• Governments: State actors uphold a crucial role in developing and providing the legal frameworks and respective policies to address gendered and climate disinformation. However, as mentioned above, it is important that regulation does not focus on limiting freedom of speech, but instead incentivises change in terms of transparency and accountability. This could include regulatory efforts on environmental, social, and governmental aspects as well as financial instruments and participatory practices. While controversial examples like the Digital Services Act and the European Corporate Sustainability Regulation were mentioned as steps in the right direction.
    • Media: Journalism finds itself in a complex and challenging position, as it faces the dual task of countering disinformation while simultaneously grappling with its own structural challenges within the media industry: erosion of public trust, financial pressure, etc. In addition to that, we observe a shortcoming in the representation of diverse voices and perspectives, particularly those of marginalised communities in the field of journalism, which, in some contexts, can also contribute to further spreading climate or gendered disinformation. The responsibility of media outlets includes the provision of accurate, understandable, and unbiased reporting. Fact-checking initiatives, an increased presence in digital spaces as well as the attempt to train more science journalists have proven to be effective in-house measures employed by media outlets. In addition to that, various media outlets collaborate with external fact-checking initiatives and independent researchers, which contributes to the credibility of news reporting.
    • Corporate Actors and Social Media Platforms: As providers of digital spaces and large communicative infrastructures, corporate platforms hold a crucial role in tackling disinformation campaigns. They, too, must balance freedom of expression and content moderation as defined by their users and/or community. In principle, platforms have the right to and responsibility of content regulation, including the potential removal in accordance with their terms of use and community guidelines. Platforms of a certain size, though, are usually obligated to provide users with legal recourse after deleting content. When it comes to gendered and climate disinformation on platforms, content is often considered awful, but lawful – which means it does not usually get deleted immediately.  The Digital Services Act mandates a certain level of action on such content, if it presents a threat to democracy. In addition, social media platforms have a responsibility to develop responsible platform governance, including the implementation of the following measures:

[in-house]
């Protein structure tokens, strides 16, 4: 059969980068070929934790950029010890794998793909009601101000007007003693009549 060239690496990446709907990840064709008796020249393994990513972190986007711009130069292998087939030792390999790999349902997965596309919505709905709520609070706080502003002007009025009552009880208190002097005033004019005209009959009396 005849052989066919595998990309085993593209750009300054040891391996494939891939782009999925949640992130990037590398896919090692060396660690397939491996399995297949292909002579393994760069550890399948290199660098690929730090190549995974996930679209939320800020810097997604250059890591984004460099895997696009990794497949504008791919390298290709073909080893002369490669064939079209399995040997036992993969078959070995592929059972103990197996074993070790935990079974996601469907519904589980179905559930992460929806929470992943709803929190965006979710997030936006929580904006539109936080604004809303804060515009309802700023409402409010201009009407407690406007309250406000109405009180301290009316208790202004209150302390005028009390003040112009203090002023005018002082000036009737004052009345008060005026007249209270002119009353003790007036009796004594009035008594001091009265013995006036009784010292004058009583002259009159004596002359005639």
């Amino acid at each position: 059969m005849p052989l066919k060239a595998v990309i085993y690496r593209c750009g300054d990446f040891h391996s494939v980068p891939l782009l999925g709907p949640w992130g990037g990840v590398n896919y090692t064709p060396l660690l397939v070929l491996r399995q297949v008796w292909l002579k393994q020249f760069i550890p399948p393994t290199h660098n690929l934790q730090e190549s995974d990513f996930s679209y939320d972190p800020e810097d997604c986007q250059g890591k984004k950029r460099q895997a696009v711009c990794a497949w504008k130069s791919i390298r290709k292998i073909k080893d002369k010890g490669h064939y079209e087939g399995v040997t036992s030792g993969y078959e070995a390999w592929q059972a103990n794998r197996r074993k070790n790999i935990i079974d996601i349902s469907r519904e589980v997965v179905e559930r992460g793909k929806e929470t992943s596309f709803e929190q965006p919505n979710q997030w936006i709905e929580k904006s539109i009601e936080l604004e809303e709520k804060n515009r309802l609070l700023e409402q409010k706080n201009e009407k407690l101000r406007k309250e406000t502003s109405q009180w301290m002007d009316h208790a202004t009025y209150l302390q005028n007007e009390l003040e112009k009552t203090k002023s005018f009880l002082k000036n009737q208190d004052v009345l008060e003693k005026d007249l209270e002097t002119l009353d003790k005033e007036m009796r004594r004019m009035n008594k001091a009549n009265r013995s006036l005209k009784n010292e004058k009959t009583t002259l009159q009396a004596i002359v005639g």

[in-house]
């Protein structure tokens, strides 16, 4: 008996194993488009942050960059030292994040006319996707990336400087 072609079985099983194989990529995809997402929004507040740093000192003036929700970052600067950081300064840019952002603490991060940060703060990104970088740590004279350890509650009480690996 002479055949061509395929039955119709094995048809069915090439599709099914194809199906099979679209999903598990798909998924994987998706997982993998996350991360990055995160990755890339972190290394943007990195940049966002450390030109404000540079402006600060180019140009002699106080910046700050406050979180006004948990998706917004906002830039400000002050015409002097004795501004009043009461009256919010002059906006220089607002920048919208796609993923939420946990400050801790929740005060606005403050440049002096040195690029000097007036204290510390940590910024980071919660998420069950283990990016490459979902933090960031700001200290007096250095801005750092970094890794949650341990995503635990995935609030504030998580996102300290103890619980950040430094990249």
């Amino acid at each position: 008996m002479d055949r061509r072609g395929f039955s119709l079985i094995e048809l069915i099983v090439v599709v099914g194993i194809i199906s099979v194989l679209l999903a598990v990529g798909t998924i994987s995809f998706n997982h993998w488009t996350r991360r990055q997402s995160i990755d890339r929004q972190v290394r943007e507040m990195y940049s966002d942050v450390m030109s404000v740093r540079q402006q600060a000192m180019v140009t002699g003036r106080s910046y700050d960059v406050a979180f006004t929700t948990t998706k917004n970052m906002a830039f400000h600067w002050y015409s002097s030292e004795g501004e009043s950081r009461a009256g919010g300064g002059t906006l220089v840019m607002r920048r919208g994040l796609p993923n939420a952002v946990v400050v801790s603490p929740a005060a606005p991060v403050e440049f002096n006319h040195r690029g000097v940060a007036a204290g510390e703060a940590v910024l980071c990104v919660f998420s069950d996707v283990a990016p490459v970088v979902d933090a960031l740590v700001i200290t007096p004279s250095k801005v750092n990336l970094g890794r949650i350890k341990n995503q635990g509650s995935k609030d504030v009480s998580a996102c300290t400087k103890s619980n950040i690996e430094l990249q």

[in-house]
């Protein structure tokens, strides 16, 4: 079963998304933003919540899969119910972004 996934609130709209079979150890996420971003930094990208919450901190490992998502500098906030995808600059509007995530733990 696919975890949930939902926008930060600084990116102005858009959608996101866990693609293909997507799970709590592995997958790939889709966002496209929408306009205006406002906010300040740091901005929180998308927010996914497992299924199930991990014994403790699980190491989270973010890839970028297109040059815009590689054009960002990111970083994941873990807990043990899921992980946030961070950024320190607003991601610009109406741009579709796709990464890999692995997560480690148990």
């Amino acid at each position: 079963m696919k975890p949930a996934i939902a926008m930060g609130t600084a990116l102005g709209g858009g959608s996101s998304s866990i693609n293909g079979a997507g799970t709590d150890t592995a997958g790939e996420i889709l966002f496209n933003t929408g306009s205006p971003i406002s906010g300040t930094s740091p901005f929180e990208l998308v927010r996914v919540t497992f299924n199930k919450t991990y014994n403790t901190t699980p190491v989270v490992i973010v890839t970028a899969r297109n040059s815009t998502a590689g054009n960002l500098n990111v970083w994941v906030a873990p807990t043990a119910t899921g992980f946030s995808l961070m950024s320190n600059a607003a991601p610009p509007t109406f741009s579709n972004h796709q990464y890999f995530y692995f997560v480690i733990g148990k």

1. Algorithmic Interventions: Social media platforms can use algorithms to identify and reduce the visibility of potentially false or misleading content. By analysing user engagement and behaviour patterns, algorithms can prioritise credible sources and downrank or label content that may contain disinformation.
    2. Fact-Checking Partnerships: Collaborating with fact-checking organisations allows social media platforms to rely on expert analysis to identify and flag disinformation. These partnerships help provide users with accurate information and context and contribute to bolstering trust and credibility in sources.
    3. Warning Labels and Contextual Information: Platforms can add warning labels or provide contextual information alongside content flagged as potentially false. This helps users make more informed judgments about the information they encounter.
    4. Reducing Amplification of Disinformation: Social media platforms can limit the spread of disinformation by restricting the ability to share or promote posts that have been identified as false. This measure aims to prevent disinformation from going viral or spreading faster than the potential disproval.
    5. Community Reporting: Encouraging users to report suspicious or false content empowers communities to become active participants in identifying and countering disinformation, while also increasing overall awareness and confidence in the information ecosystem.
    6. Transparency and Accountability: Platforms must be transparent about their content moderation policies and measures to tackle disinformation campaigns. Publicly sharing information about the actions taken against disinformation promotes accountability and builds trust with users, notably when they cover technical, policy, and moderation efforts.
    7. Investing in Content Moderation: Content Moderation is still a task primarily performed by humans who often work under extremely poor conditions. Social Media platforms should invest more financial resources and improve working conditions to recognise the importance of this role.